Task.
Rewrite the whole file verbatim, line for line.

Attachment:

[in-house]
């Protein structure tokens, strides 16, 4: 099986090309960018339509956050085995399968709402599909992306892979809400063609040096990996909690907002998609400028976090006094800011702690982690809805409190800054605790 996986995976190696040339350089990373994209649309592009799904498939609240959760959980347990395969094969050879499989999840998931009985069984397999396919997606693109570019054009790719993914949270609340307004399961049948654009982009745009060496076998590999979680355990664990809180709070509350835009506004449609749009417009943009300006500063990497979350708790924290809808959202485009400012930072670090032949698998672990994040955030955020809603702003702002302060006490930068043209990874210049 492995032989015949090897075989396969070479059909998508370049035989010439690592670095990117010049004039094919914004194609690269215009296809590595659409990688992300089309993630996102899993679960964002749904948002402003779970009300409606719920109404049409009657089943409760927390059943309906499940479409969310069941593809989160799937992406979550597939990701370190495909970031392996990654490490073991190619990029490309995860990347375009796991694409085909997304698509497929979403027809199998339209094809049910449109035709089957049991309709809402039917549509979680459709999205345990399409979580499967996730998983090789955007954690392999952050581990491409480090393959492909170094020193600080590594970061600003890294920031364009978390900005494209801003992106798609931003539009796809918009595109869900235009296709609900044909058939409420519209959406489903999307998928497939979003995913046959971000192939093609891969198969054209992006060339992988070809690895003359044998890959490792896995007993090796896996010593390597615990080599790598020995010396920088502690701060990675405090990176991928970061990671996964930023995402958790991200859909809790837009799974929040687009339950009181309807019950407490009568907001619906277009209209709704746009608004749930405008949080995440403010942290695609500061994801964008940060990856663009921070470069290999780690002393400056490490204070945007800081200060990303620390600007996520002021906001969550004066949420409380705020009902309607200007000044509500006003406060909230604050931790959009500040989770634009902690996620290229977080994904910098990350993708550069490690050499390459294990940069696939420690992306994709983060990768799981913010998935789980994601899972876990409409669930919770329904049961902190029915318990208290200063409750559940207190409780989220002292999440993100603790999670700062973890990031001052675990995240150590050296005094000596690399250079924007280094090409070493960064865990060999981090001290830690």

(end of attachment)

[in-house]
């Protein structure tokens, strides 16, 4: 099986090309960018339509956050085995399968709402599909992306892979809400063609040096990996909690907002998609400028976090006094800011702690982690809805409190800054605790 996986995976190696040339350089990373994209649309592009799904498939609240959760959980347990395969094969050879499989999840998931009985069984397999396919997606693109570019054009790719993914949270609340307004399961049948654009982009745009060496076998590999979680355990664990809180709070509350835009506004449609749009417009943009300006500063990497979350708790924290809808959202485009400012930072670090032949698998672990994040955030955020809603702003702002302060006490930068043209990874210049 492995032989015949090897075989396969070479059909998508370049035989010439690592670095990117010049004039094919914004194609690269215009296809590595659409990688992300089309993630996102899993679960964002749904948002402003779970009300409606719920109404049409009657089943409760927390059943309906499940479409969310069941593809989160799937992406979550597939990701370190495909970031392996990654490490073991190619990029490309995860990347375009796991694409085909997304698509497929979403027809199998339209094809049910449109035709089957049991309709809402039917549509979680459709999205345990399409979580499967996730998983090789955007954690392999952050581990491409480090393959492909170094020193600080590594970061600003890294920031364009978390900005494209801003992106798609931003539009796809918009595109869900235009296709609900044909058939409420519209959406489903999307998928497939979003995913046959971000192939093609891969198969054209992006060339992988070809690895003359044998890959490792896995007993090796896996010593390597615990080599790598020995010396920088502690701060990675405090990176991928970061990671996964930023995402958790991200859909809790837009799974929040687009339950009181309807019950407490009568907001619906277009209209709704746009608004749930405008949080995440403010942290695609500061994801964008940060990856663009921070470069290999780690002393400056490490204070945007800081200060990303620390600007996520002021906001969550004066949420409380705020009902309607200007000044509500006003406060909230604050931790959009500040989770634009902690996620290229977080994904910098990350993708550069490690050499390459294990940069696939420690992306994709983060990768799981913010998935789980994601899972876990409409669930919770329904049961902190029915318990208290200063409750559940207190409780989220002292999440993100603790999670700062973890990031001052675990995240150590050296005094000596690399250079924007280094090409070493960064865990060999981090001290830690």